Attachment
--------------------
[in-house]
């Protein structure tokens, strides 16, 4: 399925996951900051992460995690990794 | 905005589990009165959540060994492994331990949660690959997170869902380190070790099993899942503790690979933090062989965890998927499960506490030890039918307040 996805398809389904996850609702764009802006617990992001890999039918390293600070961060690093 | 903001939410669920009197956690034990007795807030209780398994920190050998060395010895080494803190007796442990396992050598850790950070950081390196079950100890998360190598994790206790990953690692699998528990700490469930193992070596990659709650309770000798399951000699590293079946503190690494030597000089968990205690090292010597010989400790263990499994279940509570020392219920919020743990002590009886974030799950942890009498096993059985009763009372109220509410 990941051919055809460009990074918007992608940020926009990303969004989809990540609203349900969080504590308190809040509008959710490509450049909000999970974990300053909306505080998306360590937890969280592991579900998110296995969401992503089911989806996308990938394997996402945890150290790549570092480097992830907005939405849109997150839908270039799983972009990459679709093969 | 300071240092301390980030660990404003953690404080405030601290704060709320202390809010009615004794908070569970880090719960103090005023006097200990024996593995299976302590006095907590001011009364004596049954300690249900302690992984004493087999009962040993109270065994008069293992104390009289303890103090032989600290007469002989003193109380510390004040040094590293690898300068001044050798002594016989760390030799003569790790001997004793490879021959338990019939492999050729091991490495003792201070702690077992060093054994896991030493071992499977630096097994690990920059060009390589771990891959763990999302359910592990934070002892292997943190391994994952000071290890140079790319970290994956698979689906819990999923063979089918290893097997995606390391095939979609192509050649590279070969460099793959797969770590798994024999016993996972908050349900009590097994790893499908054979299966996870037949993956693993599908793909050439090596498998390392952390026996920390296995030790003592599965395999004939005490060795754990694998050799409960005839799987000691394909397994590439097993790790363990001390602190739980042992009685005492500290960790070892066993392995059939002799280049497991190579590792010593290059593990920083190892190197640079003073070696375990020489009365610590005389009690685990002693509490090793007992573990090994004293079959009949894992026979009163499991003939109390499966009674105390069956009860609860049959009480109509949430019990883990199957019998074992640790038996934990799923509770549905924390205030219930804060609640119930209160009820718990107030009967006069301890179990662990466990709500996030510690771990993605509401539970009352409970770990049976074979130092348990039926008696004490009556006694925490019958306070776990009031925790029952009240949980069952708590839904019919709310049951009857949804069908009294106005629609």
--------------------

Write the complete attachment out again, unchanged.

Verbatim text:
[in-house]
């Protein structure tokens, strides 16, 4: 399925996951900051992460995690990794 | 905005589990009165959540060994492994331990949660690959997170869902380190070790099993899942503790690979933090062989965890998927499960506490030890039918307040 996805398809389904996850609702764009802006617990992001890999039918390293600070961060690093 | 903001939410669920009197956690034990007795807030209780398994920190050998060395010895080494803190007796442990396992050598850790950070950081390196079950100890998360190598994790206790990953690692699998528990700490469930193992070596990659709650309770000798399951000699590293079946503190690494030597000089968990205690090292010597010989400790263990499994279940509570020392219920919020743990002590009886974030799950942890009498096993059985009763009372109220509410 990941051919055809460009990074918007992608940020926009990303969004989809990540609203349900969080504590308190809040509008959710490509450049909000999970974990300053909306505080998306360590937890969280592991579900998110296995969401992503089911989806996308990938394997996402945890150290790549570092480097992830907005939405849109997150839908270039799983972009990459679709093969 | 300071240092301390980030660990404003953690404080405030601290704060709320202390809010009615004794908070569970880090719960103090005023006097200990024996593995299976302590006095907590001011009364004596049954300690249900302690992984004493087999009962040993109270065994008069293992104390009289303890103090032989600290007469002989003193109380510390004040040094590293690898300068001044050798002594016989760390030799003569790790001997004793490879021959338990019939492999050729091991490495003792201070702690077992060093054994896991030493071992499977630096097994690990920059060009390589771990891959763990999302359910592990934070002892292997943190391994994952000071290890140079790319970290994956698979689906819990999923063979089918290893097997995606390391095939979609192509050649590279070969460099793959797969770590798994024999016993996972908050349900009590097994790893499908054979299966996870037949993956693993599908793909050439090596498998390392952390026996920390296995030790003592599965395999004939005490060795754990694998050799409960005839799987000691394909397994590439097993790790363990001390602190739980042992009685005492500290960790070892066993392995059939002799280049497991190579590792010593290059593990920083190892190197640079003073070696375990020489009365610590005389009690685990002693509490090793007992573990090994004293079959009949894992026979009163499991003939109390499966009674105390069956009860609860049959009480109509949430019990883990199957019998074992640790038996934990799923509770549905924390205030219930804060609640119930209160009820718990107030009967006069301890179990662990466990709500996030510690771990993605509401539970009352409970770990049976074979130092348990039926008696004490009556006694925490019958306070776990009031925790029952009240949980069952708590839904019919709310049951009857949804069908009294106005629609």